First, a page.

Lunar mapping began in the 1600s, reached its peak during the space race, and dwindled after the U.S. landed on the moon. Cartographers began mapping this moon using Earth-like techniques which they ditched due to the lack of air and water erosion on the moon. Cartographers, in fact, used airbrushing techniques instead to make the map look less like the earth. To impose a sense of power, a country can express ownership by naming territories on the moon.

In class, we discussed how political power is concomitant with the map’s existence. With questions encompassing what it means to have the technology to map the moon in relation to the concept of a “Space race”, we guided the class through the political power and scientific advances that were employed to carry out the making of the lunar map. Proceeding the warm-up questions, we invited the class to participate in a debate on whether the Lunar Wall Mosaic was more scientific, or more political. This debate furthered the depth of conversation about the overall ideology and context of the map. On the one hand, the map could not have been created if not for the U.S. Air Force’s military agendas. On the other hand, the longevity of the scientific advancements outlive the political agendas of the time. However, we can conclude that both political and scientific influences play major roles in the creation of this map.

Posted in Uncategorized | Leave a comment

The Nuclear Club

The Nuclear Club is a radical map that focuses on mapping the possession of nuclear weapons in the world. It was produced in 1981 as part of the Pluto Project that started by a radical British publishing houses known as the Pluto Press, which aimed to promote radical social changes. The Nuclear Club is a radical map because while condemning the war and destructive powers, it also attacks traditional ideas of maps by abandoning all the features of conventional maps and focusing on expose cartographers’ value of the society, politics, and war to the surface.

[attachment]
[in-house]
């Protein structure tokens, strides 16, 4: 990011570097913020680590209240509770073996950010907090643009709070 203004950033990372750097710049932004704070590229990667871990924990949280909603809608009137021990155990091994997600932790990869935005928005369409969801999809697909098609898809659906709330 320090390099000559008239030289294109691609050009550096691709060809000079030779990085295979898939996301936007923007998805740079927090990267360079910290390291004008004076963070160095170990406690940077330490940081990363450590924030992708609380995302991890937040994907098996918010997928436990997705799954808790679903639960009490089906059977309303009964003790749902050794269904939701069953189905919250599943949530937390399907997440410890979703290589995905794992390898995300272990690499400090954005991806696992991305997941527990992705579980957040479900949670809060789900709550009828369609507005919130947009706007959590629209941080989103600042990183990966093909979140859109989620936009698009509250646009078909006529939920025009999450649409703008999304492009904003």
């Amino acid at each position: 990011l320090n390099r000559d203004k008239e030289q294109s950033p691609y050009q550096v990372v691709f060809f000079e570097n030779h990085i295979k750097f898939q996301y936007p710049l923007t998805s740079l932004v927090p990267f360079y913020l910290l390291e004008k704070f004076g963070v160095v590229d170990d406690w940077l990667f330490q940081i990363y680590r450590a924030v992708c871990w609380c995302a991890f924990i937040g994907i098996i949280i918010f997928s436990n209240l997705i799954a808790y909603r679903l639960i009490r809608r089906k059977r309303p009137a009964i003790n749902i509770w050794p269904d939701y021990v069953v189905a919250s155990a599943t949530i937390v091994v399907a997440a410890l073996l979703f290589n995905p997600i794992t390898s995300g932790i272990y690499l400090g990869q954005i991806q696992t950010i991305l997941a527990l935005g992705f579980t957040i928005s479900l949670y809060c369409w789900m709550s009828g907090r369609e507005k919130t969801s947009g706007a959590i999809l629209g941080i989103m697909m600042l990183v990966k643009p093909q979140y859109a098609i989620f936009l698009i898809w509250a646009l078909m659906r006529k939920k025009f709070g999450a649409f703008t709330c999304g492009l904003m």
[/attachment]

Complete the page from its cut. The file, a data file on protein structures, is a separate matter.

This map reveals cartographers’ intention of emphasizing the role of central Europe in the Cold War and criticizing the use of nuclear power. The bold and vibrant colors and the bomb icons highlight the tension of the Cold War. Moreover, The Europe centered projection and the magnified area of Europe reflect that the conflict between the superpowers and the nuclear weapons were threatening European countries.

By constructing The Nuclear Club and other maps in the Pluto Project, the group showed their attention on protesting against states’ enormous power during the climax of the Cold War and after it as well as so-called objective, scientific and realistic maps.

 

Posted in Uncategorized | 1 Comment

Atlases of the Week: National Geographic Kids Beginner’s World Atlas

Not all atlases are for serious professional and academic studies. Atlases like the Kids Beginner’s World Atlas can provide up to date information while being amusing, interesting and easy to understand. This atlas is designed for children ages 5 to 8, who have just started to explore the world. It uses vivid pictures, various icons, bold colors, and succinct expression to explain the humanity and nature to the kids. As a teaching material for early education, this world atlas can help to establish a stable foundation for further education.